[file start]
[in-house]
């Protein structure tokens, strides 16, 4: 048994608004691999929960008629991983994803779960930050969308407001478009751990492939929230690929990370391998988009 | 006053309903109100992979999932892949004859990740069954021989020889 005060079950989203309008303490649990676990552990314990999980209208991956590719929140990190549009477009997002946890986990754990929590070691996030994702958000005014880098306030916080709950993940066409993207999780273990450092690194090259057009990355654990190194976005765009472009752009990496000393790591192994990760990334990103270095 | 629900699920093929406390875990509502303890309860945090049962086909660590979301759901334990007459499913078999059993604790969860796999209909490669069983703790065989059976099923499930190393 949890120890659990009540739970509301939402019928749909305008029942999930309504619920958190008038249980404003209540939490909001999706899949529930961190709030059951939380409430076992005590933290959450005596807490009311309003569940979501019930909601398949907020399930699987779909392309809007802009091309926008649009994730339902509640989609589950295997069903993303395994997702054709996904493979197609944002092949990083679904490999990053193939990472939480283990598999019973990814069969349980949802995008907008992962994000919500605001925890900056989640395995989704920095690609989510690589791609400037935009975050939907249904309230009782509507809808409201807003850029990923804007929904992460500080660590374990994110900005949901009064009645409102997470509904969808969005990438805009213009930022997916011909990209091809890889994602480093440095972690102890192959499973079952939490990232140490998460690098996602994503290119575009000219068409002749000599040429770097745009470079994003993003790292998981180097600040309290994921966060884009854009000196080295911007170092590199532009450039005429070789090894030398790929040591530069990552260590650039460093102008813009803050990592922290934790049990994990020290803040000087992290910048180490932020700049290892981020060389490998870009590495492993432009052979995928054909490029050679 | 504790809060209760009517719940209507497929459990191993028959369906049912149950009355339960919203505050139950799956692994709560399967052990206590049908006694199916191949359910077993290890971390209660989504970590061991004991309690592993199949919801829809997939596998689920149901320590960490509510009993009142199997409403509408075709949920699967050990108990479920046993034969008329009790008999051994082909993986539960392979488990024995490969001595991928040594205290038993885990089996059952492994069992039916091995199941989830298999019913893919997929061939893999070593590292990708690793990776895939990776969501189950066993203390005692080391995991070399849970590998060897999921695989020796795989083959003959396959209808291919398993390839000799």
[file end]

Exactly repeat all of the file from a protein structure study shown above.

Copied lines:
[in-house]
């Protein structure tokens, strides 16, 4: 048994608004691999929960008629991983994803779960930050969308407001478009751990492939929230690929990370391998988009 | 006053309903109100992979999932892949004859990740069954021989020889 005060079950989203309008303490649990676990552990314990999980209208991956590719929140990190549009477009997002946890986990754990929590070691996030994702958000005014880098306030916080709950993940066409993207999780273990450092690194090259057009990355654990190194976005765009472009752009990496000393790591192994990760990334990103270095 | 629900699920093929406390875990509502303890309860945090049962086909660590979301759901334990007459499913078999059993604790969860796999209909490669069983703790065989059976099923499930190393 949890120890659990009540739970509301939402019928749909305008029942999930309504619920958190008038249980404003209540939490909001999706899949529930961190709030059951939380409430076992005590933290959450005596807490009311309003569940979501019930909601398949907020399930699987779909392309809007802009091309926008649009994730339902509640989609589950295997069903993303395994997702054709996904493979197609944002092949990083679904490999990053193939990472939480283990598999019973990814069969349980949802995008907008992962994000919500605001925890900056989640395995989704920095690609989510690589791609400037935009975050939907249904309230009782509507809808409201807003850029990923804007929904992460500080660590374990994110900005949901009064009645409102997470509904969808969005990438805009213009930022997916011909990209091809890889994602480093440095972690102890192959499973079952939490990232140490998460690098996602994503290119575009000219068409002749000599040429770097745009470079994003993003790292998981180097600040309290994921966060884009854009000196080295911007170092590199532009450039005429070789090894030398790929040591530069990552260590650039460093102008813009803050990592922290934790049990994990020290803040000087992290910048180490932020700049290892981020060389490998870009590495492993432009052979995928054909490029050679 | 504790809060209760009517719940209507497929459990191993028959369906049912149950009355339960919203505050139950799956692994709560399967052990206590049908006694199916191949359910077993290890971390209660989504970590061991004991309690592993199949919801829809997939596998689920149901320590960490509510009993009142199997409403509408075709949920699967050990108990479920046993034969008329009790008999051994082909993986539960392979488990024995490969001595991928040594205290038993885990089996059952492994069992039916091995199941989830298999019913893919997929061939893999070593590292990708690793990776895939990776969501189950066993203390005692080391995991070399849970590998060897999921695989020796795989083959003959396959209808291919398993390839000799």